Following the conclusion of an investigation into Sudan’s former president, Omal al-Bashir, the toppled leader has been formally charged with corruption. The charges according to the public prosecutor’s office are related to laws on suspected illicit wealth.

The SUNA news agency on Thursday quoted an official source as saying that al-Bashir “had been charged under foreign exchange possession materials, the heinous and suspicious wealth and emergency orders”. No further information was given on the matter, Al Jazeera reported.

Following his ouster in April, Bashir was charged with incitement and involvement in the killing of protesters the following month before state prosecutors ordered his interrogation on suspicion of money laundering and financing terrorism.

The former general is also under indictment by the International Court of Justice over alleged war crimes in the country’s western Darfur region and under him, Sudan was included on the list of sponsors of terrorism by the United States.

Bashir’s rule ended after he was overthrown and arrested by the military after months of massive protests and demonstrations against his autocratic 30-year reign. Many regard the subsequent probing and charging of the ex-leader a bold move but there are uncertainties over how the prosecution will play out.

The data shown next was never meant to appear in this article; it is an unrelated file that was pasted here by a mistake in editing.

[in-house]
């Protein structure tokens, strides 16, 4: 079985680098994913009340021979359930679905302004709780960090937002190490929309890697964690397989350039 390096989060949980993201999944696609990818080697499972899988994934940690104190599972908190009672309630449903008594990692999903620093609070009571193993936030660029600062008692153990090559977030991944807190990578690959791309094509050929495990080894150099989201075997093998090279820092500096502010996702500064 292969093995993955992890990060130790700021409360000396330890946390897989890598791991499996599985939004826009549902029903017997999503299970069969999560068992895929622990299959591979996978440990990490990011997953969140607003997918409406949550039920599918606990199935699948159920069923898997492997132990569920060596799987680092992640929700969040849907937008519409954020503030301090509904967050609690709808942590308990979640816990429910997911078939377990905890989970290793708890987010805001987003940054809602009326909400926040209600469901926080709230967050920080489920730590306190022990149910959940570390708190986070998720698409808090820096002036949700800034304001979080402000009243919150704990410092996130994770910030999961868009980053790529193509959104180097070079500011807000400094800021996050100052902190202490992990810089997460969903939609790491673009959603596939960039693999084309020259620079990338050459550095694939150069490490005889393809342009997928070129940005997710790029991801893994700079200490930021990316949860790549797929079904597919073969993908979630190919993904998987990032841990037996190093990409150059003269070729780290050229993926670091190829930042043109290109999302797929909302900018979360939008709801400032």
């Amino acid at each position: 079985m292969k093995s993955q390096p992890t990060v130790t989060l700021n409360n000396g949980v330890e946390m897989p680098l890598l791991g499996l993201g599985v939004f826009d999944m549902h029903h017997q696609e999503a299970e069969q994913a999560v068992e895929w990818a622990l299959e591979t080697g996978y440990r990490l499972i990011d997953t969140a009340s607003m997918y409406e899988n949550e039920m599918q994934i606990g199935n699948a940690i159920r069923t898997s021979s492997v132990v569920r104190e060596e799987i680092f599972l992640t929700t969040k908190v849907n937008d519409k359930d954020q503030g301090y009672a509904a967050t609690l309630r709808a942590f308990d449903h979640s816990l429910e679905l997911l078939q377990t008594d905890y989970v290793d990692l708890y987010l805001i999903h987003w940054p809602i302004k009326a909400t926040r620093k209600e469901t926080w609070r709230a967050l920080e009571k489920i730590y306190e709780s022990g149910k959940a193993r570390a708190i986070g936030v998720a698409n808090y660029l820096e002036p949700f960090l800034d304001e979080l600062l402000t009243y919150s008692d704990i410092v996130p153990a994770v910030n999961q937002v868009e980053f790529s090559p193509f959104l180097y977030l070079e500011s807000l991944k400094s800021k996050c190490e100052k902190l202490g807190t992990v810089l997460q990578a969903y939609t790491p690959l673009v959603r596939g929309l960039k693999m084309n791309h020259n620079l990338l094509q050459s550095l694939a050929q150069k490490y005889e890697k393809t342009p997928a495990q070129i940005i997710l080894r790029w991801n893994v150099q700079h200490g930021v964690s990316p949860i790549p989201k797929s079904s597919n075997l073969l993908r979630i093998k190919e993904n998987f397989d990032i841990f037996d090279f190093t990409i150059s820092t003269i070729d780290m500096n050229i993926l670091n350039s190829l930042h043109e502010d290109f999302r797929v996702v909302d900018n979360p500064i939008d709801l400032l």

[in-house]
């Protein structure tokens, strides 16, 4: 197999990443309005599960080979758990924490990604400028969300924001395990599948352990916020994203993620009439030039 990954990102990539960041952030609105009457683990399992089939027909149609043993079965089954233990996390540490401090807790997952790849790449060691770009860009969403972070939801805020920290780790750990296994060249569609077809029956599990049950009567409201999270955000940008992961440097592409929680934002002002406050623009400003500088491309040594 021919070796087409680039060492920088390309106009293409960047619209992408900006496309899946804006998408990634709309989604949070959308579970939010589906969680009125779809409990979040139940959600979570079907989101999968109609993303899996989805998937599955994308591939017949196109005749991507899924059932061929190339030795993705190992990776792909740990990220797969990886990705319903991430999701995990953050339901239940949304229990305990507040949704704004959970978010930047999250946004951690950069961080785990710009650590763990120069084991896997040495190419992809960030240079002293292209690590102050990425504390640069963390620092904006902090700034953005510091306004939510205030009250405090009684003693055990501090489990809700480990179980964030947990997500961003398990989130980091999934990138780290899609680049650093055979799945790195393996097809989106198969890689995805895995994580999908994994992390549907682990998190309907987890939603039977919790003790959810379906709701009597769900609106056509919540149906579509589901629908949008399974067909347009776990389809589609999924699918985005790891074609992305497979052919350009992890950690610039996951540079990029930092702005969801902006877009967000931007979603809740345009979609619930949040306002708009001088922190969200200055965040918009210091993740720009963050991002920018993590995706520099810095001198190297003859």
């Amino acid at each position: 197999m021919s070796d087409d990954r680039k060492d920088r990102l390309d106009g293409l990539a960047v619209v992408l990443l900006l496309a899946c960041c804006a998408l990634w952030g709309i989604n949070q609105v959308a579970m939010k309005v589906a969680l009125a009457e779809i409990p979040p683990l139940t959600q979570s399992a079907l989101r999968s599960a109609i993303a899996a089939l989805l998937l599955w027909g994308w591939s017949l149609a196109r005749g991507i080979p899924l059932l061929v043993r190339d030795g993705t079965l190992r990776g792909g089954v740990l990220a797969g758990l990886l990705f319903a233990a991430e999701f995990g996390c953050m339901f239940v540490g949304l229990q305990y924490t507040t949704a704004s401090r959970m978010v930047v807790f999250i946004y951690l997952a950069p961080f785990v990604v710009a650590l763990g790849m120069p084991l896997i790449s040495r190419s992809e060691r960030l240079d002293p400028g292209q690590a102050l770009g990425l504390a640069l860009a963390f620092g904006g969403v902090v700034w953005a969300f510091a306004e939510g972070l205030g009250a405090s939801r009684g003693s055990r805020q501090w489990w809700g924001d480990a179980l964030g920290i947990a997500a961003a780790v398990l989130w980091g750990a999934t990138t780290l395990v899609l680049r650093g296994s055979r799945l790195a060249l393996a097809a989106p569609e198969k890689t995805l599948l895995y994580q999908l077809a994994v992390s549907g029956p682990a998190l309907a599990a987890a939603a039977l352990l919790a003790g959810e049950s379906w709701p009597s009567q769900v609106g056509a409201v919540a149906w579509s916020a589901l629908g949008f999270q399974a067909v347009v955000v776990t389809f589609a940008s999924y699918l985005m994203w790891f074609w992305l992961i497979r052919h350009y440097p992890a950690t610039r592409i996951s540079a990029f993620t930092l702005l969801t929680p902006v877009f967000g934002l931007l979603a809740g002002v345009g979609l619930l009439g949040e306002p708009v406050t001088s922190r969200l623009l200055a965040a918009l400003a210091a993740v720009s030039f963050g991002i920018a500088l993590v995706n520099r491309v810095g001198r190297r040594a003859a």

A Sudan researcher at Cambridge University, Eric Reeves, told Al Jazeera that he doubted that there would be an open trial because al-Bashir “can point to any number of members of the current transitional military council and to their crimes”.

“The reason al-Bashir is being charged with corruption is because the transitional military council is trying to deflect attention from its own corruption. The more they can deflect blame onto al-Bashir and declare they are the new day, the more that it becomes possible for them to imagine creating a permanent military junta,” Reeves added.

Meanwhile, the U.S. this week joined an international effort to press Sudan’s military rulers and the opposition toward a deal on a transition to democracy. Washington’s newly appointed special envoy to Sudan, Donald Booth, and the Assistant Secretary of State for Africa Tibor Nagy, met the military council chief General Abdel Fattah al-Burhan.

Several world powers – including Russia and the Gulf Arab states – are reportedly trying to influence Sudan, whose stability is considered integral for the volatile central African region struggling against Islamist insurgencies from the Horn of Africa to Egypt and Libya.

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